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C&C aims to restore Magners’ sparkle in the British market

Between managing the impact of rampant inflation, labour shortages and repairing the damage from two years of pandemic upheaval, running a major consumer business in the current climate sounds like it must be a horrendously complicated undertaking.

Or perhaps it is actually deceptively simple. David Forde, chief executive of Bulmers/Magners cider maker C&C, was at pains to preach the virtue of keeping it simple on Tuesday at the company’s first capital markets day in years. C&C’s recovery strategy, he said plainly, is just to “win more customers” – supply more drinks to more pubs and off-licences, and quit worrying about what happens in the market.

Magners spearheaded the reinvention of the cider category in Britain in the mid-Noughties, when the company let the locals there into a secret the Irish had known for years – the best way to drink the stuff is from a pint bottle poured over ice. Simple. But at the time it was also revolutionary.

Forde is banking on the renewal of a simplified approach at C&C to bring success in the post-Covid recovery period. If he is to pull it off, he will need Magners to fizz again the British market, just as it did 16 years ago during the scorching World Cup summer of 2006 that solidified the brand’s status. Recapturing that kind of verve, alas, will not be a simple undertaking at all.

Few Irish corporates have had as mercurial a ride over the years as C&C, the Dublin-headquartered, Clonmel-centred drinks company. It has performed, at times, as a near- microcosm of the fortunes of the Irish economy – up, down, up, down, inside out and back again. Both could now do with a period of boring, stable growth. The next year or two will be crucial for C&C.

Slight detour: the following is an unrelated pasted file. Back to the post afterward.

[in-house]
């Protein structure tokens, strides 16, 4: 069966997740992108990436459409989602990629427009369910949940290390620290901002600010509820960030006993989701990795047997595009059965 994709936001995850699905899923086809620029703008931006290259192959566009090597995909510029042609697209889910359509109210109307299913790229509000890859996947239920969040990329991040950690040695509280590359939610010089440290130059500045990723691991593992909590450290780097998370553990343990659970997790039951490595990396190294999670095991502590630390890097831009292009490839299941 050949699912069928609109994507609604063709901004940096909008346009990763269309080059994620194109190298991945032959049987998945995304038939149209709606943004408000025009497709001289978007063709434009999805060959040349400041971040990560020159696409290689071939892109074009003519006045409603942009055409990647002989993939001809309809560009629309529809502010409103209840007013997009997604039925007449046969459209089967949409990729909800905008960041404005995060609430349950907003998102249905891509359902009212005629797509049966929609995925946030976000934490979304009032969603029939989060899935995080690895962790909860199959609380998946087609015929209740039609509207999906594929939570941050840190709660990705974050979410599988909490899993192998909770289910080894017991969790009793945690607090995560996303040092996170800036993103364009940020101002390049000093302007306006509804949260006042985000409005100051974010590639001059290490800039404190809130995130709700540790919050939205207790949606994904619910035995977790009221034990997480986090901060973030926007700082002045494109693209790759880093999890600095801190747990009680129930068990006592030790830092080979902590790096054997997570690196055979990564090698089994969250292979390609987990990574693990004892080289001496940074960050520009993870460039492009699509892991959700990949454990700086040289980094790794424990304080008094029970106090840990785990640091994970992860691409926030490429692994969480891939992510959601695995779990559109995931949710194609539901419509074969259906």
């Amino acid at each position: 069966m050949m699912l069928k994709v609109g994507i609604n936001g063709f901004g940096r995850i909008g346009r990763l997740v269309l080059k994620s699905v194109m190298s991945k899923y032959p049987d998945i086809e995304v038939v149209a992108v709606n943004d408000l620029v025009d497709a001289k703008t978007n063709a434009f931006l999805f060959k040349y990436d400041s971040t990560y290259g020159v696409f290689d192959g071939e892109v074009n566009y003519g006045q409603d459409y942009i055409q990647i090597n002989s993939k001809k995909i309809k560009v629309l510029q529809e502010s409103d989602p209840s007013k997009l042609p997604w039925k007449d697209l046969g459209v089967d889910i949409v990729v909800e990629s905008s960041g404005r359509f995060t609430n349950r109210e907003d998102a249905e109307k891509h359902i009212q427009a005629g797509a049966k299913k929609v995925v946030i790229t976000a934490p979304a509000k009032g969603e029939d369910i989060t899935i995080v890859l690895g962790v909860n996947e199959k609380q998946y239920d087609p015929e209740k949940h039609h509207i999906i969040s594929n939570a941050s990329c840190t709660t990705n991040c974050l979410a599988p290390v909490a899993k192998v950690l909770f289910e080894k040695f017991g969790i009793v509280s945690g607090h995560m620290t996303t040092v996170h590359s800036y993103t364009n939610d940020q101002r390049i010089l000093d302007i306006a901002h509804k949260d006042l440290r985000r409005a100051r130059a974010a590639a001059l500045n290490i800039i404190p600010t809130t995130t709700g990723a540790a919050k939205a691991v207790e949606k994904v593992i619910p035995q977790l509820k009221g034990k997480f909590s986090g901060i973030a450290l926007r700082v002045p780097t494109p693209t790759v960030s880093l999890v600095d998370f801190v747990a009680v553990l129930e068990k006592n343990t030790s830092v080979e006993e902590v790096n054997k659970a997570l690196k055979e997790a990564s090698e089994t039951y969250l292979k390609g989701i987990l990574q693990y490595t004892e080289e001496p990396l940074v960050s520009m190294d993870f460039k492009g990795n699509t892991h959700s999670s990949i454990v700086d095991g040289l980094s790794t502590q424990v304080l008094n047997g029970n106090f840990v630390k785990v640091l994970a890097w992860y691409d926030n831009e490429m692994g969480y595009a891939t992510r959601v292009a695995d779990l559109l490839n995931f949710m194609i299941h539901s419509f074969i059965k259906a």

Illusory success

After Magners swiftly conquered the British market under its then chief executive, Maurice Pratt, at the height of the Celtic Tiger period, the company looked imperious for a short time. But, like the tiger economy’s infamous “fundamentals”, this was illusory and by 2008 it was battered into submission by bigger British competitors such as Scottish & Newcastle, later bought by Heineken, Forde’s alma mater.

Just as the Irish economy entered the post-boom horrors, so too did C&C. Three former S&N executives arrived from Britain in late 2008 on a heavily incentivised deal to whip it into shape. They had some success, broadening its portfolio and diversifying the business in the UK, if never quite reliving its former magic. But a disastrous €235 million foray into the US cider market a decade ago always seemed to hold the business back.

C&C trundled along doing reasonably okay for a few years after its US mistake, deviating into the pub-owning business through Admiral Taverns and also buying up broader drinks distribution units to give it more reach in the British market.

But it also seemed to lose some focus. It became hard to figure out what C&C was all about. Then the pandemic came and threw the entire industry into turmoil.

Forde took the reins in November 2020 at the height of anti-virus fever. Since then, he has moved to straighten up the business and start afresh.

Tuesday was, in a way, his proper debut as C&C’s public face. His first 18 months in the job, as C&C struggled for stability as the economy digested the impact of Covid, were “the toughest of his career”, he acknowledged this week. Having come out the other end, Forde quipped that negotiating the currents and eddies of rampant inflation should be “kindergarten stuff”.